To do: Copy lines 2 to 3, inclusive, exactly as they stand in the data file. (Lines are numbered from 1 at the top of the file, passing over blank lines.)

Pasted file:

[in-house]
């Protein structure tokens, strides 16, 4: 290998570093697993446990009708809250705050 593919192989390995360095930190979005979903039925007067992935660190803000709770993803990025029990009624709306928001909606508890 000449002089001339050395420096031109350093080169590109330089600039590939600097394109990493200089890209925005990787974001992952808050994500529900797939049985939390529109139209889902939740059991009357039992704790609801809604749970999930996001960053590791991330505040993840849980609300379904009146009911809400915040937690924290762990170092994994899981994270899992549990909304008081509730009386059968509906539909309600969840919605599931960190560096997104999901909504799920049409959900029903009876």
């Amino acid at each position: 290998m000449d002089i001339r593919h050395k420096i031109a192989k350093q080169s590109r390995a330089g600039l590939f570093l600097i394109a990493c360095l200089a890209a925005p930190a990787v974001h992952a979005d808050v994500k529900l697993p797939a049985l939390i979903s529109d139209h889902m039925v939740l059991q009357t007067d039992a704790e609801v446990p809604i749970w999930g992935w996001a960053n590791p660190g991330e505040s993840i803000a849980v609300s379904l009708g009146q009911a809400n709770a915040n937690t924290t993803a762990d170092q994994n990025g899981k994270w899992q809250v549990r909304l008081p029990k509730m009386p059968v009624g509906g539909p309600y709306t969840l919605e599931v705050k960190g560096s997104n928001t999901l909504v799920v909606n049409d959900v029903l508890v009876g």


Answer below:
């Protein structure tokens, strides 16, 4: 290998570093697993446990009708809250705050 593919192989390995360095930190979005979903039925007067992935660190803000709770993803990025029990009624709306928001909606508890 000449002089001339050395420096031109350093080169590109330089600039590939600097394109990493200089890209925005990787974001992952808050994500529900797939049985939390529109139209889902939740059991009357039992704790609801809604749970999930996001960053590791991330505040993840849980609300379904009146009911809400915040937690924290762990170092994994899981994270899992549990909304008081509730009386059968509906539909309600969840919605599931960190560096997104999901909504799920049409959900029903009876």
């Amino acid at each position: 290998m000449d002089i001339r593919h050395k420096i031109a192989k350093q080169s590109r390995a330089g600039l590939f570093l600097i394109a990493c360095l200089a890209a925005p930190a990787v974001h992952a979005d808050v994500k529900l697993p797939a049985l939390i979903s529109d139209h889902m039925v939740l059991q009357t007067d039992a704790e609801v446990p809604i749970w999930g992935w996001a960053n590791p660190g991330e505040s993840i803000a849980v609300s379904l009708g009146q009911a809400n709770a915040n937690t924290t993803a762990d170092q994994n990025g899981k994270w899992q809250v549990r909304l008081p029990k509730m009386p059968v009624g509906g539909p309600y709306t969840l919605e599931v705050k960190g560096s997104n928001t999901l909504v799920v909606n049409d959900v029903l508890v009876g």